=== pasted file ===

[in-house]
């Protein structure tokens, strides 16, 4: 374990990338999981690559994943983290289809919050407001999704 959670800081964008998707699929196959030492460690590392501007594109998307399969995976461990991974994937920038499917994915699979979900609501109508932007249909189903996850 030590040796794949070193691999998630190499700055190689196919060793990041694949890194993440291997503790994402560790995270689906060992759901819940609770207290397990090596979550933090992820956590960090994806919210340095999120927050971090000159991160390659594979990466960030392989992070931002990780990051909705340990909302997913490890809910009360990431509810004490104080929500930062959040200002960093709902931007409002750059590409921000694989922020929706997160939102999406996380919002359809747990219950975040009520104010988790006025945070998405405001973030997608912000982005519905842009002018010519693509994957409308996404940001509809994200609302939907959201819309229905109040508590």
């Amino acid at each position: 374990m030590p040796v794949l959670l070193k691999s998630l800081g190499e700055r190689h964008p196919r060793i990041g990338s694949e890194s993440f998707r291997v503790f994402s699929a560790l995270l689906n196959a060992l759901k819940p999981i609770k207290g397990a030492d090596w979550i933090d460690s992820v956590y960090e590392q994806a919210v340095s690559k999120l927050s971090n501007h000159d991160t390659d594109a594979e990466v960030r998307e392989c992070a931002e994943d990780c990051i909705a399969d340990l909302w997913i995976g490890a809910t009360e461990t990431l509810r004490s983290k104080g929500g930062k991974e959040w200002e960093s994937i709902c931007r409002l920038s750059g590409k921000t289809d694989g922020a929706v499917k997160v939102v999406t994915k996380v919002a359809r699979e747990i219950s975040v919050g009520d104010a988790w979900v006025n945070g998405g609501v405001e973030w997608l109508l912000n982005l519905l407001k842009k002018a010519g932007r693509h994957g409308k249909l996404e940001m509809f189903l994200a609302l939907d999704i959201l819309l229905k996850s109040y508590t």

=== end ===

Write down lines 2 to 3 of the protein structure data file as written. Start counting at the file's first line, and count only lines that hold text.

């Protein structure tokens, strides 16, 4: 374990990338999981690559994943983290289809919050407001999704 959670800081964008998707699929196959030492460690590392501007594109998307399969995976461990991974994937920038499917994915699979979900609501109508932007249909189903996850 030590040796794949070193691999998630190499700055190689196919060793990041694949890194993440291997503790994402560790995270689906060992759901819940609770207290397990090596979550933090992820956590960090994806919210340095999120927050971090000159991160390659594979990466960030392989992070931002990780990051909705340990909302997913490890809910009360990431509810004490104080929500930062959040200002960093709902931007409002750059590409921000694989922020929706997160939102999406996380919002359809747990219950975040009520104010988790006025945070998405405001973030997608912000982005519905842009002018010519693509994957409308996404940001509809994200609302939907959201819309229905109040508590």
């Amino acid at each position: 374990m030590p040796v794949l959670l070193k691999s998630l800081g190499e700055r190689h964008p196919r060793i990041g990338s694949e890194s993440f998707r291997v503790f994402s699929a560790l995270l689906n196959a060992l759901k819940p999981i609770k207290g397990a030492d090596w979550i933090d460690s992820v956590y960090e590392q994806a919210v340095s690559k999120l927050s971090n501007h000159d991160t390659d594109a594979e990466v960030r998307e392989c992070a931002e994943d990780c990051i909705a399969d340990l909302w997913i995976g490890a809910t009360e461990t990431l509810r004490s983290k104080g929500g930062k991974e959040w200002e960093s994937i709902c931007r409002l920038s750059g590409k921000t289809d694989g922020a929706v499917k997160v939102v999406t994915k996380v919002a359809r699979e747990i219950s975040v919050g009520d104010a988790w979900v006025n945070g998405g609501v405001e973030w997608l109508l912000n982005l519905l407001k842009k002018a010519g932007r693509h994957g409308k249909l996404e940001m509809f189903l994200a609302l939907d999704i959201l819309l229905k996850s109040y508590t």